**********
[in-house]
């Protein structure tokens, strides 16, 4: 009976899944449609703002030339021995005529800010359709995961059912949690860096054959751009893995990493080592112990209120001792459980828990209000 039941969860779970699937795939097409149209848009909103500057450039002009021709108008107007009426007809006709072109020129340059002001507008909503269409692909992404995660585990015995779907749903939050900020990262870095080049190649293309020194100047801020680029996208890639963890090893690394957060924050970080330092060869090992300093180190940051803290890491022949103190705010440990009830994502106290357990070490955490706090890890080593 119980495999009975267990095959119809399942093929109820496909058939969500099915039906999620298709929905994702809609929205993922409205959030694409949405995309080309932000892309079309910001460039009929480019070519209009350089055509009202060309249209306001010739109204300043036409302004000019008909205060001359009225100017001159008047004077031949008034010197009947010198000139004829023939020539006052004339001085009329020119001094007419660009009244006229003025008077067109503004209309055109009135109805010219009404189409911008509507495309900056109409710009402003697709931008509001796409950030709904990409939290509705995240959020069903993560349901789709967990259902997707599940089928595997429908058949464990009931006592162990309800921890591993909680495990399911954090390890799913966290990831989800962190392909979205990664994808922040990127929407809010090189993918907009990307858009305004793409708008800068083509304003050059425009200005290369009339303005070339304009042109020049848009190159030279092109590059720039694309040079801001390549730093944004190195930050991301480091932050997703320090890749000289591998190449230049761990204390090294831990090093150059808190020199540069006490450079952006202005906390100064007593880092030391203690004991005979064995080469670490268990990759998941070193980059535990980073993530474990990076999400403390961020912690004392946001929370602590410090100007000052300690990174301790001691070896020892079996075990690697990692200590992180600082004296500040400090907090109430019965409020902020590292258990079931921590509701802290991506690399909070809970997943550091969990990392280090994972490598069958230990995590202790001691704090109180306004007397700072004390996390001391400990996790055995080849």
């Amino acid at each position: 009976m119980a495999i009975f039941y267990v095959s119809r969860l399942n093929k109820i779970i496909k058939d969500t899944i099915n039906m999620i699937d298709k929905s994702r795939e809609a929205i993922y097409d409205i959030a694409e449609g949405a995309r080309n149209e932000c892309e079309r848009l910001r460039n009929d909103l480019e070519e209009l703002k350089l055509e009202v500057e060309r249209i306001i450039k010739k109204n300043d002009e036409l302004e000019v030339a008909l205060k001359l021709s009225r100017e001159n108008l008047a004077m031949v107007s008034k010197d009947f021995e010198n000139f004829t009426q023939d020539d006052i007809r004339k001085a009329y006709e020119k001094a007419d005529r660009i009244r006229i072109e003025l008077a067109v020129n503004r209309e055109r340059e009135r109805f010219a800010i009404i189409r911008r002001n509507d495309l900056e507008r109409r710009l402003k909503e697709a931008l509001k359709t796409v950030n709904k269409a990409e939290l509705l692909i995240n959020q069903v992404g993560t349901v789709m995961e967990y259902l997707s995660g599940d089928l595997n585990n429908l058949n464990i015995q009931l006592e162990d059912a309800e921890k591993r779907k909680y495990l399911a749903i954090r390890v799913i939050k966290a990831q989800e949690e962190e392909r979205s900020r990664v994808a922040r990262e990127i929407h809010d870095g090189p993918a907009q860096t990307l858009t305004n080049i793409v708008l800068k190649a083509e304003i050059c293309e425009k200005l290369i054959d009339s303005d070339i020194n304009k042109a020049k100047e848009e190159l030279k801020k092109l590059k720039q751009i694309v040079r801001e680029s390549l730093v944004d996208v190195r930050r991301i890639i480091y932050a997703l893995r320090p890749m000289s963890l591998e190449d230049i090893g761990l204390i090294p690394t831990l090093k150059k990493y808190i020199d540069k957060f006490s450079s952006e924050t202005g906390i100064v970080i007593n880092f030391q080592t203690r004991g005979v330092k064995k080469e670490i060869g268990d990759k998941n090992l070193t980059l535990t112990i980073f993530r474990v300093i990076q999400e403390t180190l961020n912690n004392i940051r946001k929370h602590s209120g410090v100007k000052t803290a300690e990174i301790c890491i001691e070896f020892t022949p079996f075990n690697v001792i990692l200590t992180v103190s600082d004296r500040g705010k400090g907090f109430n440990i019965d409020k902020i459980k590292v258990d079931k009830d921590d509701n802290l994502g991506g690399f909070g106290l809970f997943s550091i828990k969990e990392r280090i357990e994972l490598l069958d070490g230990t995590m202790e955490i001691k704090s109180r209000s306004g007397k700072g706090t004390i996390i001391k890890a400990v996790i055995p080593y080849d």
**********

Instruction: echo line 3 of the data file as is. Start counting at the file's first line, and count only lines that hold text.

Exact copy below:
């Amino acid at each position: 009976m119980a495999i009975f039941y267990v095959s119809r969860l399942n093929k109820i779970i496909k058939d969500t899944i099915n039906m999620i699937d298709k929905s994702r795939e809609a929205i993922y097409d409205i959030a694409e449609g949405a995309r080309n149209e932000c892309e079309r848009l910001r460039n009929d909103l480019e070519e209009l703002k350089l055509e009202v500057e060309r249209i306001i450039k010739k109204n300043d002009e036409l302004e000019v030339a008909l205060k001359l021709s009225r100017e001159n108008l008047a004077m031949v107007s008034k010197d009947f021995e010198n000139f004829t009426q023939d020539d006052i007809r004339k001085a009329y006709e020119k001094a007419d005529r660009i009244r006229i072109e003025l008077a067109v020129n503004r209309e055109r340059e009135r109805f010219a800010i009404i189409r911008r002001n509507d495309l900056e507008r109409r710009l402003k909503e697709a931008l509001k359709t796409v950030n709904k269409a990409e939290l509705l692909i995240n959020q069903v992404g993560t349901v789709m995961e967990y259902l997707s995660g599940d089928l595997n585990n429908l058949n464990i015995q009931l006592e162990d059912a309800e921890k591993r779907k909680y495990l399911a749903i954090r390890v799913i939050k966290a990831q989800e949690e962190e392909r979205s900020r990664v994808a922040r990262e990127i929407h809010d870095g090189p993918a907009q860096t990307l858009t305004n080049i793409v708008l800068k190649a083509e304003i050059c293309e425009k200005l290369i054959d009339s303005d070339i020194n304009k042109a020049k100047e848009e190159l030279k801020k092109l590059k720039q751009i694309v040079r801001e680029s390549l730093v944004d996208v190195r930050r991301i890639i480091y932050a997703l893995r320090p890749m000289s963890l591998e190449d230049i090893g761990l204390i090294p690394t831990l090093k150059k990493y808190i020199d540069k957060f006490s450079s952006e924050t202005g906390i100064v970080i007593n880092f030391q080592t203690r004991g005979v330092k064995k080469e670490i060869g268990d990759k998941n090992l070193t980059l535990t112990i980073f993530r474990v300093i990076q999400e403390t180190l961020n912690n004392i940051r946001k929370h602590s209120g410090v100007k000052t803290a300690e990174i301790c890491i001691e070896f020892t022949p079996f075990n690697v001792i990692l200590t992180v103190s600082d004296r500040g705010k400090g907090f109430n440990i019965d409020k902020i459980k590292v258990d079931k009830d921590d509701n802290l994502g991506g690399f909070g106290l809970f997943s550091i828990k969990e990392r280090i357990e994972l490598l069958d070490g230990t995590m202790e955490i001691k704090s109180r209000s306004g007397k700072g706090t004390i996390i001391k890890a400990v996790i055995p080593y080849d």